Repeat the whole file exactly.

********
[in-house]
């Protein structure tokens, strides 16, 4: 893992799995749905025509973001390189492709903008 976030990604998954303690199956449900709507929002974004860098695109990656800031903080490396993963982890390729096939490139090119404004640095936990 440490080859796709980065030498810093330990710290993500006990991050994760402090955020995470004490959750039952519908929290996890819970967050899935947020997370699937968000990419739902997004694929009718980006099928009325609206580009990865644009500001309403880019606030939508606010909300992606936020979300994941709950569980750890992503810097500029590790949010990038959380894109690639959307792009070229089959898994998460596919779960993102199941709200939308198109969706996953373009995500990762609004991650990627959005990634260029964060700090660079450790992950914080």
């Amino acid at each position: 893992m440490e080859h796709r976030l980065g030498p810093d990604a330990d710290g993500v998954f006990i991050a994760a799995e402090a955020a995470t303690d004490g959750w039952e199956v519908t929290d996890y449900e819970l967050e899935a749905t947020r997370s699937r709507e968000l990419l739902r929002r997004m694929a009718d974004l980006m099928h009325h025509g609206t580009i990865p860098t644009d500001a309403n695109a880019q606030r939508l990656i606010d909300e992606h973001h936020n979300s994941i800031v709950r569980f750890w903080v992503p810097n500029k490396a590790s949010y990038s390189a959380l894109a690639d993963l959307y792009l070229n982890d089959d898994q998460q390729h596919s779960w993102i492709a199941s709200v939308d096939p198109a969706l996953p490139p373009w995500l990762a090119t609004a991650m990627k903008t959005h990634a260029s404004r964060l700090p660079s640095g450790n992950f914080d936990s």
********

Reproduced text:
[in-house]
């Protein structure tokens, strides 16, 4: 893992799995749905025509973001390189492709903008 976030990604998954303690199956449900709507929002974004860098695109990656800031903080490396993963982890390729096939490139090119404004640095936990 440490080859796709980065030498810093330990710290993500006990991050994760402090955020995470004490959750039952519908929290996890819970967050899935947020997370699937968000990419739902997004694929009718980006099928009325609206580009990865644009500001309403880019606030939508606010909300992606936020979300994941709950569980750890992503810097500029590790949010990038959380894109690639959307792009070229089959898994998460596919779960993102199941709200939308198109969706996953373009995500990762609004991650990627959005990634260029964060700090660079450790992950914080």
């Amino acid at each position: 893992m440490e080859h796709r976030l980065g030498p810093d990604a330990d710290g993500v998954f006990i991050a994760a799995e402090a955020a995470t303690d004490g959750w039952e199956v519908t929290d996890y449900e819970l967050e899935a749905t947020r997370s699937r709507e968000l990419l739902r929002r997004m694929a009718d974004l980006m099928h009325h025509g609206t580009i990865p860098t644009d500001a309403n695109a880019q606030r939508l990656i606010d909300e992606h973001h936020n979300s994941i800031v709950r569980f750890w903080v992503p810097n500029k490396a590790s949010y990038s390189a959380l894109a690639d993963l959307y792009l070229n982890d089959d898994q998460q390729h596919s779960w993102i492709a199941s709200v939308d096939p198109a969706l996953p490139p373009w995500l990762a090119t609004a991650m990627k903008t959005h990634a260029s404004r964060l700090p660079s640095g450790n992950f914080d936990s």